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Hagakure: The Book of the Samurai
     

Hagakure: The Book of the Samurai

4.1 29
by Yamamoto Tsunetomo, William Scott Wilson (Translator)
 

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Living and dying with bravery and honor is at the heart of Hagakure, a series of texts written by an eighteenth-century samurai, Yamamoto Tsunetomo. It is a window into the samurai mind, illuminating the concept of bushido (the Way of the Warrior), which dictated how samurai were expected to behave, conduct themselves, live, and die. While Hagakure

Overview

Living and dying with bravery and honor is at the heart of Hagakure, a series of texts written by an eighteenth-century samurai, Yamamoto Tsunetomo. It is a window into the samurai mind, illuminating the concept of bushido (the Way of the Warrior), which dictated how samurai were expected to behave, conduct themselves, live, and die. While Hagakure was for many years a secret text known only to the warrior vassals of the Nabeshima clan to which the author belonged, it later came to be recognized as a classic exposition of samurai thought.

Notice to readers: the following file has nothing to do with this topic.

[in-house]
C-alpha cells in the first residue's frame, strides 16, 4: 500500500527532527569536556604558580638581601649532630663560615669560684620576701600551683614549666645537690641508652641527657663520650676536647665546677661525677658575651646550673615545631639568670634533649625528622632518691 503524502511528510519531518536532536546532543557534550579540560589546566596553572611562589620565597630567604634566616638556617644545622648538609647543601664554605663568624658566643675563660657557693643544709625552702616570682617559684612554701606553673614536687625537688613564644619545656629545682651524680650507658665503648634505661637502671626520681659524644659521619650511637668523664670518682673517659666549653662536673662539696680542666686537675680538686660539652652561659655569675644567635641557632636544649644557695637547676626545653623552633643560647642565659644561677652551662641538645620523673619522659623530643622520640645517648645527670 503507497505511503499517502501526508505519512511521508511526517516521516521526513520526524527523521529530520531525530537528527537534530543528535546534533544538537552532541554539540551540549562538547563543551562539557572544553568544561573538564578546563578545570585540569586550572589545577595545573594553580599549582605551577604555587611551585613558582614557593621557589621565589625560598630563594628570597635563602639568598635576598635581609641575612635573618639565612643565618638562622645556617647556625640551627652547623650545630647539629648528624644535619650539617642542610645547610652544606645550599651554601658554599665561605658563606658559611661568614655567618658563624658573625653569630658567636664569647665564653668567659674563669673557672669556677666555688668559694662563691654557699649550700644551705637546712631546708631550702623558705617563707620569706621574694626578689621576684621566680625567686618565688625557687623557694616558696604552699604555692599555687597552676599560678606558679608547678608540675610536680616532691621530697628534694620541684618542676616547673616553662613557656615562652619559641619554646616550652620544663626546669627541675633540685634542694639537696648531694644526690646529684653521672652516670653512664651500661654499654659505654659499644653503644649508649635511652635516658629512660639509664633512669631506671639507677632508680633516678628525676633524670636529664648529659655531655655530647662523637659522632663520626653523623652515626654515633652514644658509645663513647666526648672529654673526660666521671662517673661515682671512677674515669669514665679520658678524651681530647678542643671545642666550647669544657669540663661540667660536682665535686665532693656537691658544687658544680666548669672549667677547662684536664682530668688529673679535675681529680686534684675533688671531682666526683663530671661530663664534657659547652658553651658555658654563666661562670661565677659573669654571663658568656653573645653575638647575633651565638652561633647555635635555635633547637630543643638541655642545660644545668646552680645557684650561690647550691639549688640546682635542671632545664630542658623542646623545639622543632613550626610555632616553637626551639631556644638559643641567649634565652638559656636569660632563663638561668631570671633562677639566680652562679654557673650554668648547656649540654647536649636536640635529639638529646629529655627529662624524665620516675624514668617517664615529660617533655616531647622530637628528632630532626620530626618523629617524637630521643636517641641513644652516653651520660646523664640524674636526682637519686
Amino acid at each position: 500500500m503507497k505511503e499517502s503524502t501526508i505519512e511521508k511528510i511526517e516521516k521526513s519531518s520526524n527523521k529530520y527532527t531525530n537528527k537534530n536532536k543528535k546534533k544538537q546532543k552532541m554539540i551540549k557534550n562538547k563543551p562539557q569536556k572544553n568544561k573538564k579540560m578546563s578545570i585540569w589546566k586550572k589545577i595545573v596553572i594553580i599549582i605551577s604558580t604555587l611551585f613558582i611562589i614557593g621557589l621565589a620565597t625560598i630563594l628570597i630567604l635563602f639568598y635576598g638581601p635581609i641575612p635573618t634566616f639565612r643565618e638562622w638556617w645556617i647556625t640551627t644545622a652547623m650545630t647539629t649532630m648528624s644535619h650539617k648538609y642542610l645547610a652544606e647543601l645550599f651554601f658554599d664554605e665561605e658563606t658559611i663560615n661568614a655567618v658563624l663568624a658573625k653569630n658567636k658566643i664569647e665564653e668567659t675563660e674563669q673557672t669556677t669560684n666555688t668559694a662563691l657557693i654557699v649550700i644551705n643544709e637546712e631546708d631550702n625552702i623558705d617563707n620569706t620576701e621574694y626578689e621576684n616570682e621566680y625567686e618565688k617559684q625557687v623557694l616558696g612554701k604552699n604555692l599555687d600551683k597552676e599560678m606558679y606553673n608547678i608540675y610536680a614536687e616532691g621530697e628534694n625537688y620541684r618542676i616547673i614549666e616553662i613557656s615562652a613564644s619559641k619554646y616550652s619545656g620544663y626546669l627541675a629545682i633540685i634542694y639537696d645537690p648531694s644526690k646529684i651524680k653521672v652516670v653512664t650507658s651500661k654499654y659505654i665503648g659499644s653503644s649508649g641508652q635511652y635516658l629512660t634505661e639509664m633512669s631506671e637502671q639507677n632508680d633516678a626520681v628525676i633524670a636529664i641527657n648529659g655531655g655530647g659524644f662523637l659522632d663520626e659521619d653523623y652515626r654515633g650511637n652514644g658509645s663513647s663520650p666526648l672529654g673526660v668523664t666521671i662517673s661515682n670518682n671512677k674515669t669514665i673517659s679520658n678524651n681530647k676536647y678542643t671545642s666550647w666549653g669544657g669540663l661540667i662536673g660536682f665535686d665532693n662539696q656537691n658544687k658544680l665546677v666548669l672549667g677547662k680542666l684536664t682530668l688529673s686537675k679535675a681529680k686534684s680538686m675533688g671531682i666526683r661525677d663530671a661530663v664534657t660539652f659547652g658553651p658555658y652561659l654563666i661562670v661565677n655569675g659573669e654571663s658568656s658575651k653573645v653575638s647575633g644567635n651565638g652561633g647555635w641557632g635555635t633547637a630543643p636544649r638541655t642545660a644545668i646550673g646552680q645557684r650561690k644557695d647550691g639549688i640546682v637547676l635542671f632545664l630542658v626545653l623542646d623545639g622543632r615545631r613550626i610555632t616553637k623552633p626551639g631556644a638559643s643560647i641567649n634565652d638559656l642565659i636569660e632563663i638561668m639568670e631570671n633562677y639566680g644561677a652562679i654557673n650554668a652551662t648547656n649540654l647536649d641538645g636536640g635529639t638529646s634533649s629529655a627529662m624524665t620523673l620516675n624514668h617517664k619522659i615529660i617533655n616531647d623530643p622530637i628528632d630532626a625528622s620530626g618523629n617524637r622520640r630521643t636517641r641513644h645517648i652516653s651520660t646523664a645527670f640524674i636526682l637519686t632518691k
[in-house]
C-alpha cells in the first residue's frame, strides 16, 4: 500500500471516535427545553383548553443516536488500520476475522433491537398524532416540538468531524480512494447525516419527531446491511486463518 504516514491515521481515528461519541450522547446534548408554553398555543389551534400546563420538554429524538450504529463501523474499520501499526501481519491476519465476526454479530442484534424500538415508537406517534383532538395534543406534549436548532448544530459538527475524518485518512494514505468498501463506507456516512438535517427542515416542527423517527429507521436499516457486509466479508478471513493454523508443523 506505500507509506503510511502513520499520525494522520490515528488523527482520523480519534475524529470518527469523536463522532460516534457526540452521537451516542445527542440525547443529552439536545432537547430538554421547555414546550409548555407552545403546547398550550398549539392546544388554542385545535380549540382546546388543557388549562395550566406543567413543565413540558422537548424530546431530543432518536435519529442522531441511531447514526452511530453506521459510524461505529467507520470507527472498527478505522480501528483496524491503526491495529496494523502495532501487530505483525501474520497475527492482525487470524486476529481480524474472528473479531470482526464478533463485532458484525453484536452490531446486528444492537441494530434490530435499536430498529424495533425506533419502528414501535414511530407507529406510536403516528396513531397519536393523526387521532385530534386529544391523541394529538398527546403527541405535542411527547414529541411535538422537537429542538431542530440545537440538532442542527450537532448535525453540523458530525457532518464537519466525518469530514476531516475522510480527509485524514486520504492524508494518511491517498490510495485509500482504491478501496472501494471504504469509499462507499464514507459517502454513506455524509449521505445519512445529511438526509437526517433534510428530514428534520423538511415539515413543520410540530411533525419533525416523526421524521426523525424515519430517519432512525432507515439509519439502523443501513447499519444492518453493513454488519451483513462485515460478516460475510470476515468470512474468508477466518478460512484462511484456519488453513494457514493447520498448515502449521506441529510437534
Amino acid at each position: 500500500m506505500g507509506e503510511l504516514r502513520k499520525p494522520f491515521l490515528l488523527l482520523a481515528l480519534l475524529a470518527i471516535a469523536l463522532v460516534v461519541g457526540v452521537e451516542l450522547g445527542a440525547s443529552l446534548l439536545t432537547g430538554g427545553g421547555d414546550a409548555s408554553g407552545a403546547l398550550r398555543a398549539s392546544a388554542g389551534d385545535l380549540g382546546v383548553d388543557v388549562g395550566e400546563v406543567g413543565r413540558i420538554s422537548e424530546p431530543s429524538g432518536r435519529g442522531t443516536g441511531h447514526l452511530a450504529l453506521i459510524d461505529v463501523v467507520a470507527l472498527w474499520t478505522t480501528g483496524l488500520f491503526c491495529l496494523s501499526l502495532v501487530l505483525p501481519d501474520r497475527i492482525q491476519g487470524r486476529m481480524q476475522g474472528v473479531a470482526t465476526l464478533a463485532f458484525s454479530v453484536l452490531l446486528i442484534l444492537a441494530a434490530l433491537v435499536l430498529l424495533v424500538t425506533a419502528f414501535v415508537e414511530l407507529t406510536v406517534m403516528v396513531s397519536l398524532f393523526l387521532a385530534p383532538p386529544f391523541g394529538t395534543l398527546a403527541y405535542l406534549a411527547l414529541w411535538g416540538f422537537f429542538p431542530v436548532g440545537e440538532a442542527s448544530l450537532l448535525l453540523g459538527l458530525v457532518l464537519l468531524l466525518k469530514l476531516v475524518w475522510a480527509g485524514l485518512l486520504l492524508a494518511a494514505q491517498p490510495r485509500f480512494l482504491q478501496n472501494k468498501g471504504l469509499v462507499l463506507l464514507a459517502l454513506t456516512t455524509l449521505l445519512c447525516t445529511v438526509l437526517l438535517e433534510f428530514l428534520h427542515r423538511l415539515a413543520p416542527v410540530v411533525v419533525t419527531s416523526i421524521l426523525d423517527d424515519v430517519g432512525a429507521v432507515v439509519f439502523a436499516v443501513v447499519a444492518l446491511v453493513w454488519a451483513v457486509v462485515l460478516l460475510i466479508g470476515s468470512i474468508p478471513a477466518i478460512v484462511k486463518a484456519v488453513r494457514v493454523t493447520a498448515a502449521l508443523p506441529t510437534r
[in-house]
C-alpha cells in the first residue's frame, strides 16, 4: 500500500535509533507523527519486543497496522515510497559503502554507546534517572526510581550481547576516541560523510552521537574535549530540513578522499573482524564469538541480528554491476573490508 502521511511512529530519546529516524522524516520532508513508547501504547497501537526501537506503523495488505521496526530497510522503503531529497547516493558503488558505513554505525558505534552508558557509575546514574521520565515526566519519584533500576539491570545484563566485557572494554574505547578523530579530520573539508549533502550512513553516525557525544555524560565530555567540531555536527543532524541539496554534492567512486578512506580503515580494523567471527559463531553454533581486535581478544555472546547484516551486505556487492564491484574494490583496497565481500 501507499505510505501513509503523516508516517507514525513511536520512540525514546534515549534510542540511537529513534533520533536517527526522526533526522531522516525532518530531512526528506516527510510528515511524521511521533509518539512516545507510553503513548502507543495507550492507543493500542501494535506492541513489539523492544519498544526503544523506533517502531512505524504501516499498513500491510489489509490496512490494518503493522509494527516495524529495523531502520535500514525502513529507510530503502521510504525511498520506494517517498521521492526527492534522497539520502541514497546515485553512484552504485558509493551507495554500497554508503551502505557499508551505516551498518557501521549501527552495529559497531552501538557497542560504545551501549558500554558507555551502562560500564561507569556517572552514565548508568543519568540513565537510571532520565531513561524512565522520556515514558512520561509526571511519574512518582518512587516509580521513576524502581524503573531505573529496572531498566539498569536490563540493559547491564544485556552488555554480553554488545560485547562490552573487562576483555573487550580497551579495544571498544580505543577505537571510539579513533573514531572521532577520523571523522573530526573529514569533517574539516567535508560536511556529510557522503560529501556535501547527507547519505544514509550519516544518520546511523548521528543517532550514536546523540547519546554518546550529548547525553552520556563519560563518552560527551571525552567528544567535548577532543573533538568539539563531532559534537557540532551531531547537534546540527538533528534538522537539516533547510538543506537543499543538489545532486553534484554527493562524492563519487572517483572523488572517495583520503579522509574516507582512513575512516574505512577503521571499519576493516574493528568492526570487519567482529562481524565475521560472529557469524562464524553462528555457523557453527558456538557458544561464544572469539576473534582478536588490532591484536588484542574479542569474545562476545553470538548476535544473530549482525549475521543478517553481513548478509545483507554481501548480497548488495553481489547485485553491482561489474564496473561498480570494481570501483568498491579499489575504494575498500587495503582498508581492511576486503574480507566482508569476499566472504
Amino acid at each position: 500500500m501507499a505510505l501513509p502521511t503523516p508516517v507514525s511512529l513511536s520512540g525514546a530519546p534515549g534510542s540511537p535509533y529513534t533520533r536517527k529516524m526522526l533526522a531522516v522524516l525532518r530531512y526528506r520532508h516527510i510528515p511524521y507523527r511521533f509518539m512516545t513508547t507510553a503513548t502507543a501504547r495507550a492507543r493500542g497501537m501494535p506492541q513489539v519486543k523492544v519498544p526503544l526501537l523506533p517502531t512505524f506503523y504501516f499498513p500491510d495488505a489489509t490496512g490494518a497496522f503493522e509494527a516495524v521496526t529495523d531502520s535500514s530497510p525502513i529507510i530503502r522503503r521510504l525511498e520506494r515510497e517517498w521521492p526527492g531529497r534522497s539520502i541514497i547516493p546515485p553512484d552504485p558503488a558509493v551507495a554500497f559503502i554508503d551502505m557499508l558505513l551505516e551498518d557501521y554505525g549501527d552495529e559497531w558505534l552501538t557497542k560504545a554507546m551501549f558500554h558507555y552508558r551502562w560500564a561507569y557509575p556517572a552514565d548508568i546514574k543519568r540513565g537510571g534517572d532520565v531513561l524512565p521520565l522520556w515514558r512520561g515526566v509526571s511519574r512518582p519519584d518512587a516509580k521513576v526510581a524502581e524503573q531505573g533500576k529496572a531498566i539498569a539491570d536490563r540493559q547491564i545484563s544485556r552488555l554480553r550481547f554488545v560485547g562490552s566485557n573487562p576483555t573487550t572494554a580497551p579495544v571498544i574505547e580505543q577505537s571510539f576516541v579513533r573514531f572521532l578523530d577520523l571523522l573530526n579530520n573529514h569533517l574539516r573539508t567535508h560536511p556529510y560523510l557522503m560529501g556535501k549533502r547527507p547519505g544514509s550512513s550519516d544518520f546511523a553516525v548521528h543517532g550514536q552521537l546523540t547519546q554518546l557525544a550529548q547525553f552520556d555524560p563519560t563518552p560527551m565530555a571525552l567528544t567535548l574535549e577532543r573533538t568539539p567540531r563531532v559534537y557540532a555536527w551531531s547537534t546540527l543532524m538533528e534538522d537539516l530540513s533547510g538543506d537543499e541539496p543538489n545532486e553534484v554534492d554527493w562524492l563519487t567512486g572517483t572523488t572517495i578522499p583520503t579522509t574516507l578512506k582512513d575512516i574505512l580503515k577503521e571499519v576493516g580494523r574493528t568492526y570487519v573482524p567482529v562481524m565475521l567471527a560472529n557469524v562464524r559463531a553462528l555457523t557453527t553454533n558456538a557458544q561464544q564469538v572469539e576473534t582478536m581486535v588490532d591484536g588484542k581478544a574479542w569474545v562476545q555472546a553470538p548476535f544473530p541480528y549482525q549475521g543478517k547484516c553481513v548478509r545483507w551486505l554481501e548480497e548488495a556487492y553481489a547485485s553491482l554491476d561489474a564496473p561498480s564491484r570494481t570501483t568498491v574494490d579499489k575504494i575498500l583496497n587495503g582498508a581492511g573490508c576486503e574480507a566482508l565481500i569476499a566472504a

The original Hagakure consists of over 1,300 short texts that Tsunetomo dictated to a younger samurai over a seven-year period. William Scott Wilson has selected and translated here three hundred of the most representative of those texts to create an accessible distillation of this guide for samurai. No other translator has so thoroughly and eruditely rendered this text into English.

For this edition, Wilson has added a new introduction that casts Hagakure in a different light than ever before. Tsunetomo refers to bushido as “the Way of death,” a description that has held a morbid fascination for readers over the years. But in Tsunetomo’s time, bushido was a nuanced concept that related heavily to the Zen concept of muga, the “death” of the ego. Wilson’s revised introduction gives the historical and philosophical background for that more metaphorical reading of Hagakure, and through this lens, the classic takes on a fresh and nuanced appeal.